Employee Benefit Research Institute

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Employee Benefit Research Institute (EBRI)
Founded 1978
Type Independent research institute
Location
  • 1100 13th St. NW, Suite 878
    Washington, D.C. 20005
Key people
Dallas Salisbury (President)
Jack VanDerhei (Research Director)
Website ebri.org

Employee Benefit Research Institute (EBRI) is a nonpartisan, nonprofit research institute based in Washington, DC, that produces original research on health, savings, retirement, and economic security issues, including 401(k) and retirement plan coverage data,[1] post-retirement income adequacy,[2] health coverage and the uninsured,[3] and economic security of the elderly.[4][5]

EBRI is an independent institute, representing no particular special interest or ideological perspective.[6] Its membership[7] includes a broad range of benefit-related organizations that often have differing policy goals.

EBRI maintains the largest 401(k) microdatabase in the nation that tracks individual 401(k) participant investment activity.[8] EBRI researchers have been frequently asked to testify about their research before Congress on a variety of retirement, health, savings, and economic security issues.[9]

History[edit]

EBRI was founded in 1978 by a group of benefits-related companies following enactment of the Employee Retirement Income Security Act of 1974 (ERISA), the major federal law governing private-sector benefits. It is based on three principles: That employee benefit plans serve an essential function in the United States economy by providing citizens with opportunities to achieve financial security; an ongoing need exists for objective, unbiased information regarding the employee benefits system; and that its members’ common business interests will be furthered by having the Institute develop and disseminate such information.[10]

Publications[edit]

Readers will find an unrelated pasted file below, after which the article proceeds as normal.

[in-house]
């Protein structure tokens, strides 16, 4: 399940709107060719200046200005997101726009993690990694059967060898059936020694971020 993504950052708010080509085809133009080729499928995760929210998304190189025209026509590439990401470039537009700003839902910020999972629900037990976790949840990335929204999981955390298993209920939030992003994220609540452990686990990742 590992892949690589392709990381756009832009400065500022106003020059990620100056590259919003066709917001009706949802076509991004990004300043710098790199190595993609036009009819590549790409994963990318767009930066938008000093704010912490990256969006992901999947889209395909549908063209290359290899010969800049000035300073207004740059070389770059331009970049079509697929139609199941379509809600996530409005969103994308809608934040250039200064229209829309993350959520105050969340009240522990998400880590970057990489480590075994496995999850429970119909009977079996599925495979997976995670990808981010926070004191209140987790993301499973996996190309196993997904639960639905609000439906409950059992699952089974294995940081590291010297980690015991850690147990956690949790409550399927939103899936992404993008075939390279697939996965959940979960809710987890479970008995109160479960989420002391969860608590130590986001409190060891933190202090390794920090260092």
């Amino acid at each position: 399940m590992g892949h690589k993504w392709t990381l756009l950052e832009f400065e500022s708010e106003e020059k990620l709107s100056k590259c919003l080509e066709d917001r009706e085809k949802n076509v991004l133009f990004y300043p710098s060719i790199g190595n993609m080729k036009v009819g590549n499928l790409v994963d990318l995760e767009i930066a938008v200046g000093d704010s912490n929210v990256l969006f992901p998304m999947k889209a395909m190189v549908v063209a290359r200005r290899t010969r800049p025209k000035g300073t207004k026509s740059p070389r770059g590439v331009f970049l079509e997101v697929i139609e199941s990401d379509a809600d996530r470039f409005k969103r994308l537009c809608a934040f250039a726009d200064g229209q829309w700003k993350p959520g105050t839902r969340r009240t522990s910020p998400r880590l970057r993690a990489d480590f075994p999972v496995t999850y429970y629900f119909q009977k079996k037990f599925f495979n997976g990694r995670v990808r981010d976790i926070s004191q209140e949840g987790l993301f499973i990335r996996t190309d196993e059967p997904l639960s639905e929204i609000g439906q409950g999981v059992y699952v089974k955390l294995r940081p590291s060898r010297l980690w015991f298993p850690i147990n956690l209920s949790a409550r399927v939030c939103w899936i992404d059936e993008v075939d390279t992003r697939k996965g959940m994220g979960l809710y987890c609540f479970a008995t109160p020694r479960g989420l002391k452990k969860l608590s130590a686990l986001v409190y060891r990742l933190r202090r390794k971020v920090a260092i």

EBRI’s two monthly research periodicals are the EBRI Issue Brief and EBRI Notes. It also publishes two reference books, Fundamentals of Employee Benefit Programs[11] and the Databook on Employee Benefits.[12] In addition to its website, it publishes a variety of electronic products, such as a blog,[13] Twitter site and fact sheets.

Policy stance[edit]

EBRI does not take policy positions and does not lobby.

Policy research[edit]

EBRI has tracked the decline of traditional "defined benefit” pensions and the growth of defined contribution (401(k)-type) retirement plans,[14][15] trends in employment-base health benefits,[16] and conducted public opinion surveys related to retirement and health benefits.

EBRI publishes data on trends and characteristics of health insurance coverage and the uninsured,[17] and how the type of health plans offered to workers have been changing in the private sector.[18] It has also quantified the amount of money that single men, single women, and married couples will need to save to pay for out-of-pocket health care in retirement.[19]

In conjunction with the Investment Company Institute (ICI),[20] EBRI created and operates the EBRI/ICI 401(k) database,[8] the largest microdatabase of its kind in the nation tracking individual 401(k) participants.[21] EBRI also tracks the growing importance of individual-account retirement plans such as 401(k)s and individual retirement accounts (IRAs).[22]

Using its Retirement Security Projection Model, EBRI has published detailed analysis showing likely retirement income adequacy levels for Americans by age and income.[23] It has also reported likely results if deficit reduction efforts in Congress reduce or eliminate existing tax preferences for 401(k)s.[24]

EBRI’s Social Security modeling allows it to quantify the impact of various reform proposals. Its 1998 analysis was the first in-depth look at the many administrative issues involved with adding private accounts to Social Security,[25] at the time a major policy proposal.

Surveys[edit]

EBRI’s annual Retirement Confidence Survey,[26] which began in 1990, is the longest-running annual retirement survey of its kind in the nation. Its annual Health Confidence Survey asks similar questions on public attitudes on health issues.[27] The EBRI/MGA Consumer Engagement in Health Care Survey provides national data on the growth of consumer-driven health plans and high-deductible health plans.[18][28]